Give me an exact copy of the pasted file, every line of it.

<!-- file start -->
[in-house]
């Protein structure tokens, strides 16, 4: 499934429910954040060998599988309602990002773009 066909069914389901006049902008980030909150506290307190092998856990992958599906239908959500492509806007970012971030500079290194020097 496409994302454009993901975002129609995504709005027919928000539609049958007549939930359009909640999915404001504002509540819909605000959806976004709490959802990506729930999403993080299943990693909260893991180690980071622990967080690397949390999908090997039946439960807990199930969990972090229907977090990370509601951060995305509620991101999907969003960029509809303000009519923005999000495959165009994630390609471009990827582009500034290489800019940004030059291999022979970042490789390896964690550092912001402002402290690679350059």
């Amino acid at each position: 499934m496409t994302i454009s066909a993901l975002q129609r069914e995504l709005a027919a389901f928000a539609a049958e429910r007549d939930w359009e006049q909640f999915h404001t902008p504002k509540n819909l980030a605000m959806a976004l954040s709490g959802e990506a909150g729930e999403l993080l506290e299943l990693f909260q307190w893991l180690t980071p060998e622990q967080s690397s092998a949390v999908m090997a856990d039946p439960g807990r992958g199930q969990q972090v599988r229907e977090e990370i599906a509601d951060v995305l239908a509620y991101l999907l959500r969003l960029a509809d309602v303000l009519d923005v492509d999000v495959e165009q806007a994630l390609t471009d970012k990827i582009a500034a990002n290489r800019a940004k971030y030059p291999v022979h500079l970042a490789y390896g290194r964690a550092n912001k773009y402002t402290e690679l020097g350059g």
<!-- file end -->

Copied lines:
[in-house]
């Protein structure tokens, strides 16, 4: 499934429910954040060998599988309602990002773009 066909069914389901006049902008980030909150506290307190092998856990992958599906239908959500492509806007970012971030500079290194020097 496409994302454009993901975002129609995504709005027919928000539609049958007549939930359009909640999915404001504002509540819909605000959806976004709490959802990506729930999403993080299943990693909260893991180690980071622990967080690397949390999908090997039946439960807990199930969990972090229907977090990370509601951060995305509620991101999907969003960029509809303000009519923005999000495959165009994630390609471009990827582009500034290489800019940004030059291999022979970042490789390896964690550092912001402002402290690679350059």
């Amino acid at each position: 499934m496409t994302i454009s066909a993901l975002q129609r069914e995504l709005a027919a389901f928000a539609a049958e429910r007549d939930w359009e006049q909640f999915h404001t902008p504002k509540n819909l980030a605000m959806a976004l954040s709490g959802e990506a909150g729930e999403l993080l506290e299943l990693f909260q307190w893991l180690t980071p060998e622990q967080s690397s092998a949390v999908m090997a856990d039946p439960g807990r992958g199930q969990q972090v599988r229907e977090e990370i599906a509601d951060v995305l239908a509620y991101l999907l959500r969003l960029a509809d309602v303000l009519d923005v492509d999000v495959e165009q806007a994630l390609t471009d970012k990827i582009a500034a990002n290489r800019a940004k971030y030059p291999v022979h500079l970042a490789y390896g290194r964690a550092n912001k773009y402002t402290e690679l020097g350059g």